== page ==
11th June 2017
By Paul Muers
The safety net of a manufacturer warranty means that, for vehicles less than three years old, any repair work is likely to be conducted by a franchised dealership’s workshop. But what happens when this cover ceases? Worries over perceived increases in costs or a desire to take advantage of new found flexibility can prompt motorists to shop around for alternatives.
For the majority of franchised dealers then, the end-of-warranty period becomes the point where there is heightened pressure to prevent business being lost to independent garages and the rapid-fit sector.
While it’s virtually impossible to ensure that every customer returns to a main dealer post-warranty, there are a few precautionary steps that aftersales departments can take to boost customer loyalty beyond that all important 3 year period:
‘Focus on follow-up’
When it comes to encouraging customer loyalty from motorists whose vehicles are approaching the end of their warranty, effective communication and marketing campaigns take centre stage. To this effect, dealerships can maximise the potential of their customer databases to ensure regular contact. autoVHC, for example, has a text and email reminder function which uses information within the system to automatically contact customers and remind them that their vehicle is due a service.
As well as helping to strengthen relationships, this kind of contact can also act as a subtle sales tool for amber work that has been previously identified. It enables aftersales departments to send timely reminders for repairs which, though not essential at the time of service, will become more pressing with time. Rather than leaving a customer to experience the inconvenience of a vehicle fault, a quick reminder could ensure that issues are addressed before they become problematic. This goes some way towards boosting customer loyalty, by demonstrating a duty of care and leaving customers satisfied that their vehicles, and personal safety, are being properly taken care of.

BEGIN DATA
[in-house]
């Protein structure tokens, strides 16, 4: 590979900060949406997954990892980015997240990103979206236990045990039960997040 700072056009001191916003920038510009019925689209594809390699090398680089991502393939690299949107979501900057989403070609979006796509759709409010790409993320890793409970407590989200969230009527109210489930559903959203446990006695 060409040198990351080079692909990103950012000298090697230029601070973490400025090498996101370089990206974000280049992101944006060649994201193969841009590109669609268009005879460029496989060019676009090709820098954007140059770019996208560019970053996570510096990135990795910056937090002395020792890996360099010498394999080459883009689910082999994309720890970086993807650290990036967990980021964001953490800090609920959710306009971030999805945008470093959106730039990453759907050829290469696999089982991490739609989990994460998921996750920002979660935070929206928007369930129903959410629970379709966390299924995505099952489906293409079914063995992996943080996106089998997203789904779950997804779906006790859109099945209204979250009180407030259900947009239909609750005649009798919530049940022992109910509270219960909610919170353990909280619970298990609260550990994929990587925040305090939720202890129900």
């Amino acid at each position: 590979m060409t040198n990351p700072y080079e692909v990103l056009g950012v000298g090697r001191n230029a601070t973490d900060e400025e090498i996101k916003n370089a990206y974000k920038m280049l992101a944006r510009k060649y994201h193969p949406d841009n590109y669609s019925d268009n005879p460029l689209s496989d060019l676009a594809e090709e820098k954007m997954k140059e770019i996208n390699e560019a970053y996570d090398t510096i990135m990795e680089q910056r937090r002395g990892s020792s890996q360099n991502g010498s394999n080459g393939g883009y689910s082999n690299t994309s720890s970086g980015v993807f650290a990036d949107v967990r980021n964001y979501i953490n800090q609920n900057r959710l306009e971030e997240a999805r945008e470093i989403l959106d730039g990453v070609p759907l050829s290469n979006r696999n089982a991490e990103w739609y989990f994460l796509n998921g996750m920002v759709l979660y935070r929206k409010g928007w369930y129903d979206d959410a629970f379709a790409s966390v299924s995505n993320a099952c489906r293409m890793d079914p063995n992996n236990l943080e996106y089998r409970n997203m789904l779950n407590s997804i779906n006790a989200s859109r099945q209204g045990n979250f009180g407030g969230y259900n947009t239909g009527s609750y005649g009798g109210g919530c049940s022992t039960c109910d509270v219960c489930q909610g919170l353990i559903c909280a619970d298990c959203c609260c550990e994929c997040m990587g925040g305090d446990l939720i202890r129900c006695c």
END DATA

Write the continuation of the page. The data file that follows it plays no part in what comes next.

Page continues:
‘Seeing is believing’
An extra tip here is to ensure that video and/or photographic evidence is included as part of any follow-up relating to amber work. If recorded at the time of service, images of less urgent repairs can be stored against a customer’s details and re-introduced at a later stage. This level of transparency creates a service that customers can have faith in and is instrumental in building a lasting level of trust capable of ensuring future business once the warranty expires.
While a seemingly minor issue, the method of customer contact is also something to keep in mind. SMS text messaging is by far the most popular method of communication, but it doesn’t suit everybody. Some customers would prefer an email, phone call or even a letter so make sure you take the time to find out customer preferences, to enable a more personalised service.
As with any customer-facing business, the ability to offer some kind of incentive is a proven method of boosting retention. Many franchised dealers now offer discounted service packages for out of warranty vehicles. In such cases, it’s a good idea to integrate the offer with a third party supplier, such as a roadside assistance provider, to offer that extra layer of convenience.
Other ideas to incentivise customers with out-of-warranty vehicles to return to their main dealer for servicing and repairs include: special servicing deals for high-mileage customers, a collection and delivery service (or even mobile servicing) and extended opening hours for improved flexibility and convenience.
For post-warranty work, costs are ultimately the deciding factor for the majority of motorists. With this in mind, the ability to offer interest-free finance for servicing and repairs could play a key role in customer retention. I.e. the option to split payments over a more manageable time frame may dissuade customers from taking their business elsewhere. The avoidance of up-front costs is a huge pull-factor for motorists, and something that is rarely offered by independent garages or fast-fit outlets.
‘Building long-term relationships’
Finally, it’s important to maintain good, long-standing relationships with customers. If the rapport is there from the beginning, then the loyalty is likely to last beyond the warranty period. As revealed in the recent NFDA Consumer Attitude Survey, approachability and trust rank among the key drivers for choosing between franchised dealerships and independent garages, so being able to offer – and keep offering – these values is vital for securing post-warranty business.